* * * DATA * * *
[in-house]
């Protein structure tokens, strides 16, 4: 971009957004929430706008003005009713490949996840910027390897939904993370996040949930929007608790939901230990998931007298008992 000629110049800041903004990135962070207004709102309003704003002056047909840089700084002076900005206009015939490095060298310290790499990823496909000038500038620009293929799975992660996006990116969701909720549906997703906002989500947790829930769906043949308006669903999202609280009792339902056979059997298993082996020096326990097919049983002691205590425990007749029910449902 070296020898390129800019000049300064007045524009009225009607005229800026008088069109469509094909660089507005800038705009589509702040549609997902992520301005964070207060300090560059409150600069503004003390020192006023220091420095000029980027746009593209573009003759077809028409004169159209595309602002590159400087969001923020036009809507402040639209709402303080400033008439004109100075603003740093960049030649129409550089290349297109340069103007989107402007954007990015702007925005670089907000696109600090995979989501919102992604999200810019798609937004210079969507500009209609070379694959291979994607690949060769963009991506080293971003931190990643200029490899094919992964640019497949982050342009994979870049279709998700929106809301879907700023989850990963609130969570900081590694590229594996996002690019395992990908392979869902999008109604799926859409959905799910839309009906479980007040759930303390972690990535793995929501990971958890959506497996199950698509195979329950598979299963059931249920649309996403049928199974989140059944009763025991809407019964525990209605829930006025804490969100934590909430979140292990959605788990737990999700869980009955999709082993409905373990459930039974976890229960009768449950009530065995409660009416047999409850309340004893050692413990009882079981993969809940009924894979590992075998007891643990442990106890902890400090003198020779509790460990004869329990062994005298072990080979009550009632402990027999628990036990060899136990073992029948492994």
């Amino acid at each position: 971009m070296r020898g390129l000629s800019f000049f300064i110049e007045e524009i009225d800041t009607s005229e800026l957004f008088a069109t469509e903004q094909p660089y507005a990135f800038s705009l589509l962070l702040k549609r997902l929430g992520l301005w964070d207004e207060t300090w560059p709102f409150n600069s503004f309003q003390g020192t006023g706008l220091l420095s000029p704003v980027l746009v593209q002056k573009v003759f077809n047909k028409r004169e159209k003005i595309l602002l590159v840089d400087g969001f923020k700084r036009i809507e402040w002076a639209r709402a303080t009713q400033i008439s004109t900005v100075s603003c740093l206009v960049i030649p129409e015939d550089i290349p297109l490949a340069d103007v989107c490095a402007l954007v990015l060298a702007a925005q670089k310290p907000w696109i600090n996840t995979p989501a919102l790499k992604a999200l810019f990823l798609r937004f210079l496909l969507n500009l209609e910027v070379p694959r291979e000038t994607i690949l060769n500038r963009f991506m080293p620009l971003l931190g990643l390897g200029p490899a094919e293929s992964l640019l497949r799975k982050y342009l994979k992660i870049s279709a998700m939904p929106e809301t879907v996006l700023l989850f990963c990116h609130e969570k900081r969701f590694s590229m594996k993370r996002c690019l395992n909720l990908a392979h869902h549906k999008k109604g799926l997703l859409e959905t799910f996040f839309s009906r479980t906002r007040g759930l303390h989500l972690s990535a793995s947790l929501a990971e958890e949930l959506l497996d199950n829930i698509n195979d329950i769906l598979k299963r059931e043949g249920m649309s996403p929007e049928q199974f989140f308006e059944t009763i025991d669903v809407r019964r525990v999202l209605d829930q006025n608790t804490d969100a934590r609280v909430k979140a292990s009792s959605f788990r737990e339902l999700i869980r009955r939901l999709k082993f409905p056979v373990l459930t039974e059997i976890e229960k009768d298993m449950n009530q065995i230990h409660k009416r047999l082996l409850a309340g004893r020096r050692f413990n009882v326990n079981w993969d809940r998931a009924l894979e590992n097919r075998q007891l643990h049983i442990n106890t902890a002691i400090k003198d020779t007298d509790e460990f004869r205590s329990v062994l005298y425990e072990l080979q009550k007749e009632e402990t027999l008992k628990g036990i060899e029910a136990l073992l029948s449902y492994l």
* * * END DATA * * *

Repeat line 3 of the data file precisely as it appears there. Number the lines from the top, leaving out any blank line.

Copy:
């Amino acid at each position: 971009m070296r020898g390129l000629s800019f000049f300064i110049e007045e524009i009225d800041t009607s005229e800026l957004f008088a069109t469509e903004q094909p660089y507005a990135f800038s705009l589509l962070l702040k549609r997902l929430g992520l301005w964070d207004e207060t300090w560059p709102f409150n600069s503004f309003q003390g020192t006023g706008l220091l420095s000029p704003v980027l746009v593209q002056k573009v003759f077809n047909k028409r004169e159209k003005i595309l602002l590159v840089d400087g969001f923020k700084r036009i809507e402040w002076a639209r709402a303080t009713q400033i008439s004109t900005v100075s603003c740093l206009v960049i030649p129409e015939d550089i290349p297109l490949a340069d103007v989107c490095a402007l954007v990015l060298a702007a925005q670089k310290p907000w696109i600090n996840t995979p989501a919102l790499k992604a999200l810019f990823l798609r937004f210079l496909l969507n500009l209609e910027v070379p694959r291979e000038t994607i690949l060769n500038r963009f991506m080293p620009l971003l931190g990643l390897g200029p490899a094919e293929s992964l640019l497949r799975k982050y342009l994979k992660i870049s279709a998700m939904p929106e809301t879907v996006l700023l989850f990963c990116h609130e969570k900081r969701f590694s590229m594996k993370r996002c690019l395992n909720l990908a392979h869902h549906k999008k109604g799926l997703l859409e959905t799910f996040f839309s009906r479980t906002r007040g759930l303390h989500l972690s990535a793995s947790l929501a990971e958890e949930l959506l497996d199950n829930i698509n195979d329950i769906l598979k299963r059931e043949g249920m649309s996403p929007e049928q199974f989140f308006e059944t009763i025991d669903v809407r019964r525990v999202l209605d829930q006025n608790t804490d969100a934590r609280v909430k979140a292990s009792s959605f788990r737990e339902l999700i869980r009955r939901l999709k082993f409905p056979v373990l459930t039974e059997i976890e229960k009768d298993m449950n009530q065995i230990h409660k009416r047999l082996l409850a309340g004893r020096r050692f413990n009882v326990n079981w993969d809940r998931a009924l894979e590992n097919r075998q007891l643990h049983i442990n106890t902890a002691i400090k003198d020779t007298d509790e460990f004869r205590s329990v062994l005298y425990e072990l080979q009550k007749e009632e402990t027999l008992k628990g036990i060899e029910a136990l073992l029948s449902y492994l």